My experiences are very different to yours. But hopefully equally valid.

Blwyddyn newydd dda - happy new year



supercrutch Report 31 Dec 2012 23:29

Nice swerve John no answer then? Perhaps if you had read Rose's link you just may have a clue what my long post was referring to, tisn't all about what you think.


AnnCardiff Report 31 Dec 2012 23:34

or when John and his mates were burning down those little cottages ;-)


Tudor Report 31 Dec 2012 23:41

Apropos of nothing much in the Welsh/English saga, some may be interested to to know that the Spitfire that was the gate guardian at RAF Sealand was restored to flying condition some years ago. It's to be seen regularly at air shows around the UK.

PS I am Welsh and proud to be so.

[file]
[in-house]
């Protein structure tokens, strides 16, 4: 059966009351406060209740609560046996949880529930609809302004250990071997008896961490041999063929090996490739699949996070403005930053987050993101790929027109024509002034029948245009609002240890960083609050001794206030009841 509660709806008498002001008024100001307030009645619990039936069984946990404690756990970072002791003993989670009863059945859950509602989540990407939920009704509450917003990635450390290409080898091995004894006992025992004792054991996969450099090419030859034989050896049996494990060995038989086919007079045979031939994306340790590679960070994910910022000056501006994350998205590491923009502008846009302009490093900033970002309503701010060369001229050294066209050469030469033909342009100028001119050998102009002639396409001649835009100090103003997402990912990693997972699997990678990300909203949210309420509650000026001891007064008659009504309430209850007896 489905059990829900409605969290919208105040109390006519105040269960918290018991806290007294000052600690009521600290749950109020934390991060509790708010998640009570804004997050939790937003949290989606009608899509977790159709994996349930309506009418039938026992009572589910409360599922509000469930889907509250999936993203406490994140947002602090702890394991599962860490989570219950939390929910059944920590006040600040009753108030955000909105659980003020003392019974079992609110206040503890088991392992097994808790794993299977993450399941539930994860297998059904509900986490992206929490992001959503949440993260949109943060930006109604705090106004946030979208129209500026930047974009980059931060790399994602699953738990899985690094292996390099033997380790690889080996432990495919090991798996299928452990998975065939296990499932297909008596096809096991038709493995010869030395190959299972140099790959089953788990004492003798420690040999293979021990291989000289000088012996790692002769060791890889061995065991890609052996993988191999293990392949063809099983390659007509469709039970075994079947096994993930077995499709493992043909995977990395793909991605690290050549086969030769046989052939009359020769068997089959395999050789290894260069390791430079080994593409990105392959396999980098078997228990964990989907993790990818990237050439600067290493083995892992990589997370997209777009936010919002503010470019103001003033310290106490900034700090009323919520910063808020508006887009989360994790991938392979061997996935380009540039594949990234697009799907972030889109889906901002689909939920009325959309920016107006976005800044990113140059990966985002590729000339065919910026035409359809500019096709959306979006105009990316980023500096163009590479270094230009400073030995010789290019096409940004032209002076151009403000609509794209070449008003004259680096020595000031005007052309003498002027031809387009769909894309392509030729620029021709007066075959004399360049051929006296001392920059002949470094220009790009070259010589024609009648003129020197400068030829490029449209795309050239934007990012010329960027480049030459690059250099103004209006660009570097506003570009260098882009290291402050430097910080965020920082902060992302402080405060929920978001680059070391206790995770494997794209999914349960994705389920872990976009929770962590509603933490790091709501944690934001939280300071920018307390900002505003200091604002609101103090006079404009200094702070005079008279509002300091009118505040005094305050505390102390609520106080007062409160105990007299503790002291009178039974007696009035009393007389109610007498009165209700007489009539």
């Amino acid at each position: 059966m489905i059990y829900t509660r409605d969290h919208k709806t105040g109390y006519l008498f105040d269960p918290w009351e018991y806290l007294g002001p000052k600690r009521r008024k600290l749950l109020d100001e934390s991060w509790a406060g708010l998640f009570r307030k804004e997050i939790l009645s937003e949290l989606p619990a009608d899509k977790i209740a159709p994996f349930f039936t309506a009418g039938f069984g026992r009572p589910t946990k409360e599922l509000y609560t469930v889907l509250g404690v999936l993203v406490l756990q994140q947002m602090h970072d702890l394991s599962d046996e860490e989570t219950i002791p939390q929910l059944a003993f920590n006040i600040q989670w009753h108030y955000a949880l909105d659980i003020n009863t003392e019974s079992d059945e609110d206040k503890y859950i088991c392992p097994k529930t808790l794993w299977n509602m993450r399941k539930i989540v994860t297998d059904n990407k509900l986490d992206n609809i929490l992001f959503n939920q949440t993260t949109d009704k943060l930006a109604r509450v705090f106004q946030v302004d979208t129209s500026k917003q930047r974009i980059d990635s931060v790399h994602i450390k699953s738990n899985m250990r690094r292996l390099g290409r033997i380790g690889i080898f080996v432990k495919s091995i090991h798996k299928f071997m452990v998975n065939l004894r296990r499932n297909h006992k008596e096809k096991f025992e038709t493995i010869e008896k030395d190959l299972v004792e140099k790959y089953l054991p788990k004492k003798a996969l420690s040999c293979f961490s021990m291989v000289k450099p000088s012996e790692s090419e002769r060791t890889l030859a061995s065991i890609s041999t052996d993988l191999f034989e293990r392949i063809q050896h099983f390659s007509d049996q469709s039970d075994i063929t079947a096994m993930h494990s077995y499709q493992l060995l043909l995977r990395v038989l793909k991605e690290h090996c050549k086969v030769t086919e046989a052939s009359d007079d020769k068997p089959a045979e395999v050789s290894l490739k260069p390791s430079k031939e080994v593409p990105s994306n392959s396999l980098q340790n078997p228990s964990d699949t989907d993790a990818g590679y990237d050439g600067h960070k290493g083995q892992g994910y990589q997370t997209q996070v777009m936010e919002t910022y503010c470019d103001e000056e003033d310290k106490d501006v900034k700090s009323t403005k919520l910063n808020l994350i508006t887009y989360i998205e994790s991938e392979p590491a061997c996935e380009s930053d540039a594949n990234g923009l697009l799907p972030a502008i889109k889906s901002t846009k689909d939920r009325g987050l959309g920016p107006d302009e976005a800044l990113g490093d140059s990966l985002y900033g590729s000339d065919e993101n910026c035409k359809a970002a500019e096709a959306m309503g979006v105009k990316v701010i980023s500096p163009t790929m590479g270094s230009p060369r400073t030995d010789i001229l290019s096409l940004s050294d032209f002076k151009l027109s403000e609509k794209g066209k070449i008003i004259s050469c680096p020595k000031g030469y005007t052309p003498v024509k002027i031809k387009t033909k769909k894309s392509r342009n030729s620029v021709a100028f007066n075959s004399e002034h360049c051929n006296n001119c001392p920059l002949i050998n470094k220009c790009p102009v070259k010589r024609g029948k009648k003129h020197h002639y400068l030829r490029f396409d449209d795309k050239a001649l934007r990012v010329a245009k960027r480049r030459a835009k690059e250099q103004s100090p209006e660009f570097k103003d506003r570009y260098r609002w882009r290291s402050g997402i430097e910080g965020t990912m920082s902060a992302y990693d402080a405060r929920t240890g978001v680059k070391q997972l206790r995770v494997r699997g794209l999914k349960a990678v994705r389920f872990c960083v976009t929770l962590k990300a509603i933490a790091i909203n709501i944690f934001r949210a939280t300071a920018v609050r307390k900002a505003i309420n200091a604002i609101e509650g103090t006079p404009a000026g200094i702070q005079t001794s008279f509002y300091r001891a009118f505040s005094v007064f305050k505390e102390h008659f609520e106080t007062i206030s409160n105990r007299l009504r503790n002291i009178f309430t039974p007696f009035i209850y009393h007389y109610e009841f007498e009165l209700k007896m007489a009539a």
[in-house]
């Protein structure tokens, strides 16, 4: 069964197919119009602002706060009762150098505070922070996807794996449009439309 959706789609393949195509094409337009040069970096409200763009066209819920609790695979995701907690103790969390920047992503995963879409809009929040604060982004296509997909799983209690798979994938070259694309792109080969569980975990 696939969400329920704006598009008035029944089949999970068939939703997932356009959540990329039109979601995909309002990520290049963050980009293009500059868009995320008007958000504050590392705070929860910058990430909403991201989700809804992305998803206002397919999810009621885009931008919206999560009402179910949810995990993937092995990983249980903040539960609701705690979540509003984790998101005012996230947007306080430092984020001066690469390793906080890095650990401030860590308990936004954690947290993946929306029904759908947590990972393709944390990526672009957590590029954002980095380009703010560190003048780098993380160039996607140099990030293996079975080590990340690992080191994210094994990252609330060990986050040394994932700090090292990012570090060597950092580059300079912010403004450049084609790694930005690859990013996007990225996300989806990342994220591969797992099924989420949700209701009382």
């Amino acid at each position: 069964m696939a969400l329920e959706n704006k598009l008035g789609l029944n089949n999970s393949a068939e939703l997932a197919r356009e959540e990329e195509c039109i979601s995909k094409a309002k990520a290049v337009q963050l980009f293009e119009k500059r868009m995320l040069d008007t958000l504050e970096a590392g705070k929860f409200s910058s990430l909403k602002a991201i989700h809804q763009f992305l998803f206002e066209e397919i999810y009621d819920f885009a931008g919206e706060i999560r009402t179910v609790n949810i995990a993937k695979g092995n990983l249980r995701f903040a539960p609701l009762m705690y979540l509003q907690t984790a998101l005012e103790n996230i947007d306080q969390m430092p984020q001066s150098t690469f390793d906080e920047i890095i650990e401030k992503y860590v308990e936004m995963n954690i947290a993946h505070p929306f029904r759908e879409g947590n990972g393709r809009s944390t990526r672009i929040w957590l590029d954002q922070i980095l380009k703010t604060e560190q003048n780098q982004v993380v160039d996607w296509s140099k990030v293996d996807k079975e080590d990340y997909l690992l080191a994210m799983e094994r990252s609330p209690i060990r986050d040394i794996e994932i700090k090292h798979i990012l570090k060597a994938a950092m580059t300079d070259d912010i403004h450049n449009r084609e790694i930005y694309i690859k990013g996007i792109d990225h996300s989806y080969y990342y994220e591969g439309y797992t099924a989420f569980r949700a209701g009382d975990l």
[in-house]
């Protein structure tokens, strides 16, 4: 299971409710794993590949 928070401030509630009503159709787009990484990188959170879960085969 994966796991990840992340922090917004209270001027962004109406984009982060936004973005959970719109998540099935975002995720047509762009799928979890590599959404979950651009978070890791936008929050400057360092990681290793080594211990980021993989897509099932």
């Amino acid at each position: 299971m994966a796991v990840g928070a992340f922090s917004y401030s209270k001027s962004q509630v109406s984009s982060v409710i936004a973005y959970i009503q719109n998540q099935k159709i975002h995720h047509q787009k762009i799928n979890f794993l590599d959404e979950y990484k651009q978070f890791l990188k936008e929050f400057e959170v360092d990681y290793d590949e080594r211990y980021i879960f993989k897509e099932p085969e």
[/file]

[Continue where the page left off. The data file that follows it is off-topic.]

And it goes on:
JustJohn Report 31 Dec 2012 23:42

Rose. I remember that period very well indeed. Those were days that were quite frightening. I went to pubs then, and sometimes would see para militaries (FWA) in pubs and I really thought the troubles that had started in Ireland might be coming to Wales.

Robyn Ellis mentions in his 1969 book the violence - mainly aimed at the English second homers in those days. He states categorically that it is no way forward and will just alienate local people. But he does point out that peaceful protest (Gandhi style) can be much more effective. So sit-ins, hunger strikes, paint - all of which I saw or was involved in.

I remember one whole village (I think it was Rhyd-ddu) being virtually cleared of local people and the property became holiday homes. And my recollection is that much was done to stem that inflow of people and keep young people close to their home communities.